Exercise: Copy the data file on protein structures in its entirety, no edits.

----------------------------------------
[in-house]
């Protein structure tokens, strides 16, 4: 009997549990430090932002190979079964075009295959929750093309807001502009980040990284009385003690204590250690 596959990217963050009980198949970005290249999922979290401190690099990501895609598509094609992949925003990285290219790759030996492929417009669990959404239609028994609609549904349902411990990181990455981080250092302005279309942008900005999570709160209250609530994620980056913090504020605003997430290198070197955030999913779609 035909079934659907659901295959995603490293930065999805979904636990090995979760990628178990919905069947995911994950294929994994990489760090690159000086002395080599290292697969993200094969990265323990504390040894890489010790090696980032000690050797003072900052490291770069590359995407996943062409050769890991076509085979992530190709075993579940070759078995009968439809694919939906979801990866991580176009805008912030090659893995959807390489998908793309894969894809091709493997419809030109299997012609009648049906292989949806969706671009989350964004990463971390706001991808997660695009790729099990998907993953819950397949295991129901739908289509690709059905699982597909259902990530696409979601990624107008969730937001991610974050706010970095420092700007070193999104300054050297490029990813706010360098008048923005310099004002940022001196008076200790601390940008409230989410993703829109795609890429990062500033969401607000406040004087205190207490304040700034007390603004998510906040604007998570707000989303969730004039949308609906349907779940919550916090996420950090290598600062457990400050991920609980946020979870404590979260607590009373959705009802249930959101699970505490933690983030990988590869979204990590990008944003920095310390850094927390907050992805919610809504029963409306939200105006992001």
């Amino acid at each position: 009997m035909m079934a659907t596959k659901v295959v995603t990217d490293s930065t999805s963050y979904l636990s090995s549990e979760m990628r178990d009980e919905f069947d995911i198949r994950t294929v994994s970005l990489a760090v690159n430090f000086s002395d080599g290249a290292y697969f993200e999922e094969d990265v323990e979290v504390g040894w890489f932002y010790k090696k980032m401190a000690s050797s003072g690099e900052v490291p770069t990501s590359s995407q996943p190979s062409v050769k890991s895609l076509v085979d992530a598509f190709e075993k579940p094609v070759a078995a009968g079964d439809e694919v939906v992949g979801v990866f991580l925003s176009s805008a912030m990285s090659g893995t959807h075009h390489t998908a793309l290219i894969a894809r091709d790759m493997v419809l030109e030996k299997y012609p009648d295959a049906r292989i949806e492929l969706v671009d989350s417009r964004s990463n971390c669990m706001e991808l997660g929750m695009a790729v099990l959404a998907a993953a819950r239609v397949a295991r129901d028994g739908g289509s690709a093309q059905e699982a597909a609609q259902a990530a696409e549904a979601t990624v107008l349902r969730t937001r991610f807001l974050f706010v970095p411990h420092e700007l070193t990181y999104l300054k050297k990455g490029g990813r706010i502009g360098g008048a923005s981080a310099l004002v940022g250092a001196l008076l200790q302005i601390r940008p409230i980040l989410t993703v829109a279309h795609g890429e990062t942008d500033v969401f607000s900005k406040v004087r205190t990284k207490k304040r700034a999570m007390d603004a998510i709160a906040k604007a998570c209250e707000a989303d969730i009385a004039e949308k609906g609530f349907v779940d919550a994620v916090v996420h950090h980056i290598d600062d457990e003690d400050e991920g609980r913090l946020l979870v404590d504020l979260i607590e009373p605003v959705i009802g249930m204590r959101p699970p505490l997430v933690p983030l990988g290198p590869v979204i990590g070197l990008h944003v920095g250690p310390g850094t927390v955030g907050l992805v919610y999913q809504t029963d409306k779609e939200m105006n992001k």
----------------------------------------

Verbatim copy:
[in-house]
């Protein structure tokens, strides 16, 4: 009997549990430090932002190979079964075009295959929750093309807001502009980040990284009385003690204590250690 596959990217963050009980198949970005290249999922979290401190690099990501895609598509094609992949925003990285290219790759030996492929417009669990959404239609028994609609549904349902411990990181990455981080250092302005279309942008900005999570709160209250609530994620980056913090504020605003997430290198070197955030999913779609 035909079934659907659901295959995603490293930065999805979904636990090995979760990628178990919905069947995911994950294929994994990489760090690159000086002395080599290292697969993200094969990265323990504390040894890489010790090696980032000690050797003072900052490291770069590359995407996943062409050769890991076509085979992530190709075993579940070759078995009968439809694919939906979801990866991580176009805008912030090659893995959807390489998908793309894969894809091709493997419809030109299997012609009648049906292989949806969706671009989350964004990463971390706001991808997660695009790729099990998907993953819950397949295991129901739908289509690709059905699982597909259902990530696409979601990624107008969730937001991610974050706010970095420092700007070193999104300054050297490029990813706010360098008048923005310099004002940022001196008076200790601390940008409230989410993703829109795609890429990062500033969401607000406040004087205190207490304040700034007390603004998510906040604007998570707000989303969730004039949308609906349907779940919550916090996420950090290598600062457990400050991920609980946020979870404590979260607590009373959705009802249930959101699970505490933690983030990988590869979204990590990008944003920095310390850094927390907050992805919610809504029963409306939200105006992001």
């Amino acid at each position: 009997m035909m079934a659907t596959k659901v295959v995603t990217d490293s930065t999805s963050y979904l636990s090995s549990e979760m990628r178990d009980e919905f069947d995911i198949r994950t294929v994994s970005l990489a760090v690159n430090f000086s002395d080599g290249a290292y697969f993200e999922e094969d990265v323990e979290v504390g040894w890489f932002y010790k090696k980032m401190a000690s050797s003072g690099e900052v490291p770069t990501s590359s995407q996943p190979s062409v050769k890991s895609l076509v085979d992530a598509f190709e075993k579940p094609v070759a078995a009968g079964d439809e694919v939906v992949g979801v990866f991580l925003s176009s805008a912030m990285s090659g893995t959807h075009h390489t998908a793309l290219i894969a894809r091709d790759m493997v419809l030109e030996k299997y012609p009648d295959a049906r292989i949806e492929l969706v671009d989350s417009r964004s990463n971390c669990m706001e991808l997660g929750m695009a790729v099990l959404a998907a993953a819950r239609v397949a295991r129901d028994g739908g289509s690709a093309q059905e699982a597909a609609q259902a990530a696409e549904a979601t990624v107008l349902r969730t937001r991610f807001l974050f706010v970095p411990h420092e700007l070193t990181y999104l300054k050297k990455g490029g990813r706010i502009g360098g008048a923005s981080a310099l004002v940022g250092a001196l008076l200790q302005i601390r940008p409230i980040l989410t993703v829109a279309h795609g890429e990062t942008d500033v969401f607000s900005k406040v004087r205190t990284k207490k304040r700034a999570m007390d603004a998510i709160a906040k604007a998570c209250e707000a989303d969730i009385a004039e949308k609906g609530f349907v779940d919550a994620v916090v996420h950090h980056i290598d600062d457990e003690d400050e991920g609980r913090l946020l979870v404590d504020l979260i607590e009373p605003v959705i009802g249930m204590r959101p699970p505490l997430v933690p983030l990988g290198p590869v979204i990590g070197l990008h944003v920095g250690p310390g850094t927390v955030g907050l992805v919610y999913q809504t029963d409306k779609e939200m105006n992001k």